Bec mac Dé

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Bec mac Dé[1] was a legendary Irish prophet, known from saga literature surrounding the historical High King Diarmait mac Cerbaill and from the Irish Annals, where he is said to have died c. 553-7.

In the saga Aided Diarmata ("the death of Diarmait") he is said to have been the best seer of his day, who could speak with nine men at once and answer all their questions in a single reply, and made an accurate prediction of the circumstances of Diarmait's death. Two saints, Ronan and Ciarán, had prophesied he would be killed by a roofbeam falling on his head. Bec gave a more elaborate prophecy of a threefold death: he would be drowned, burned, and have his head crushed by a roofbeam, by Áed Dub mac Suibni, in the house of Banbán the hospitaller, on a night that he wore a shirt grown from a single flax seed, drank ale brewed from a single grain of corn, and ate pork from a sow that had never farrowed. Diarmait dismissed these prophecies, even when invited to a feast by Banbán. His wife, who had been listening, refused to go, so Banbán offered the king his own daughter for that night, and gave him a nightshirt, pork and ale. When the girl told him the nightshirt had been woven from flax grown from a single seed, the ale had been brewed from a single grain of corn, and the pork had come from a sow that had never farrowed, Diarmait realised the prophecy had been fulfilled, and tried to escape, but Áed Dubh was standing at the door with his spear. As Diarmait fled back into the house, Áed's men set it on fire. Diarmait tried to escape the conflagration by leaping into a vat of ale, but a flaming roofbeam fell on his head, killing him.[2]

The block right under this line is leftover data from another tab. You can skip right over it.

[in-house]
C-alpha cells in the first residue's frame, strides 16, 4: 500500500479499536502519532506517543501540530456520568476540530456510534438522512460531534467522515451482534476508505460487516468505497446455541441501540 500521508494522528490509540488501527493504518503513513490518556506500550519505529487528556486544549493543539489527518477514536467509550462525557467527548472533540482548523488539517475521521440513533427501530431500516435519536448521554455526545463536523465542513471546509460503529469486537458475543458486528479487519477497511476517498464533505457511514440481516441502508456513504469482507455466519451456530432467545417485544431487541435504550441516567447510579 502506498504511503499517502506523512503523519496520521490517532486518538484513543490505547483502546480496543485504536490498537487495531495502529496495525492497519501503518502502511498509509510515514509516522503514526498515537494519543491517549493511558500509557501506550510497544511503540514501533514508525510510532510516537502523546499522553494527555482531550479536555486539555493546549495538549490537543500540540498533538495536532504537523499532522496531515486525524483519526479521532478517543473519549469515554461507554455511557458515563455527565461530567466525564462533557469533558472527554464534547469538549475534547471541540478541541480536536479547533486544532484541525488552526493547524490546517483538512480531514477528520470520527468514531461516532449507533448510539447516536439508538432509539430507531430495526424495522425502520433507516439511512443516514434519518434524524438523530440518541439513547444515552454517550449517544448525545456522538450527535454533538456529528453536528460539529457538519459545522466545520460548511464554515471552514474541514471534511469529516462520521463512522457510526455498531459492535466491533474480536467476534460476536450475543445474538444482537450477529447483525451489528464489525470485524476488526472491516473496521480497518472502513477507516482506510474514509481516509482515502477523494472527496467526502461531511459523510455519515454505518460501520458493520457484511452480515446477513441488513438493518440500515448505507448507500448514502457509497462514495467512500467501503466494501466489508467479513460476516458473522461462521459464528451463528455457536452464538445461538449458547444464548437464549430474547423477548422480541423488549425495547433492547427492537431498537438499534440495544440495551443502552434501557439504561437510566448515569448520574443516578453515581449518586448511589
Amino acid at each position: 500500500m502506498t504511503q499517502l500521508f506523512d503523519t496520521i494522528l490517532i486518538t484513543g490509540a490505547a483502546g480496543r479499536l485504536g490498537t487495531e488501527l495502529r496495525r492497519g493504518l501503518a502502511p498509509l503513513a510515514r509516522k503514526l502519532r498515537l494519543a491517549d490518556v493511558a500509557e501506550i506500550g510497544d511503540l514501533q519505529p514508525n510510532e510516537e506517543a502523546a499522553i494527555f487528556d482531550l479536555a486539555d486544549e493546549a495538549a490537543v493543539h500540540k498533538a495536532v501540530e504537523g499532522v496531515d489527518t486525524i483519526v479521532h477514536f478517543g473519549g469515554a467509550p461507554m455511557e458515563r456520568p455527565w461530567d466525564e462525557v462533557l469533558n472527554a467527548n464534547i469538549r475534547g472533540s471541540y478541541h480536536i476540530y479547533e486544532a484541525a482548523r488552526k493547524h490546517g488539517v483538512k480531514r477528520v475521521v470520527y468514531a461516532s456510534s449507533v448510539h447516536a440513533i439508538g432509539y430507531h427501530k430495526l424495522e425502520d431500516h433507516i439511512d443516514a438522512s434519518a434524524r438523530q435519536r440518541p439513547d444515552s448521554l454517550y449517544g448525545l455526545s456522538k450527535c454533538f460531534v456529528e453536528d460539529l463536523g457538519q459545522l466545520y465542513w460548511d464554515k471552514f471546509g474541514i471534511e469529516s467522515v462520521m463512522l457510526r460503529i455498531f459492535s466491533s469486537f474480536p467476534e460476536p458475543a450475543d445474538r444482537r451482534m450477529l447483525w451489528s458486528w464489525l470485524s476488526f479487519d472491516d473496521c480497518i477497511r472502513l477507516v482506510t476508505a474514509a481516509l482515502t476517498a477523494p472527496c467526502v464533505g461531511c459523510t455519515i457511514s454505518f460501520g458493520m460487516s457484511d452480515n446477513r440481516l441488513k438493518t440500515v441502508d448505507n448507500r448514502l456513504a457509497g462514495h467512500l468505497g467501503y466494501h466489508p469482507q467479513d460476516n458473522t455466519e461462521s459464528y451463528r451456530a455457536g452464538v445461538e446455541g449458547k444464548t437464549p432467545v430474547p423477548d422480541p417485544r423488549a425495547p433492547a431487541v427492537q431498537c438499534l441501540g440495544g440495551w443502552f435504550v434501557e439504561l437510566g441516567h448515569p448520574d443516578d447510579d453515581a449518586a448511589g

A number of early Irish poems are attributed to him,[3] including a prophecy "detailing the moral breakdown presaging the end of the world".[4] The Annals of Ulster record his death under the years 552 and 557,[5] the Chronicon Scotorum under 553,[6] the Annals of Clonmacnoise under 550,[7] and the Annals of the Four Masters, where he is considered a Christian saint, under 557.[8]

References[edit]

  1. ^ Name variants: Becc, Beg; mac Deiche
  2. ^ Standish Hayes O'Grady, Silva Gadelica Vol II, pp. 70-88
  3. ^ Works ascribed to Becc mac Dé at Sichting Van Hamel
  4. ^ F. J. Byrne, "Ireland and her Neighbours, c. 1014-c.1072", in Dáibhí Ó Cróinín (ed.), A New History of Ireland Vol 1: Prehistoric and Early Ireland, Oxford University Press, 2005, pp. 875-6
  5. ^ William M. Hennessy (ed. & trans.), Annala Uladh: Annals of Ulster vol. 1, Royal Irish Academy, 1887, pp. 52-55 and notes
  6. ^ William M. Hennessy (ed. & trans.), Chronicum Scotorum, Longmans, Green, Reader, and Dyer, 1866, p. 51
  7. ^ The Rev. Denis Murphy (ed.), The Annals of Clonmacnoise, Royal Society of Antiquaries of Ireland, 1896, p. 83
  8. ^ John O'Donovan (ed. & trans), The Annals of the Kingdom of Ireland Vol 1, Hodges, Smith & Co, 1856, pp. 196-197 and notes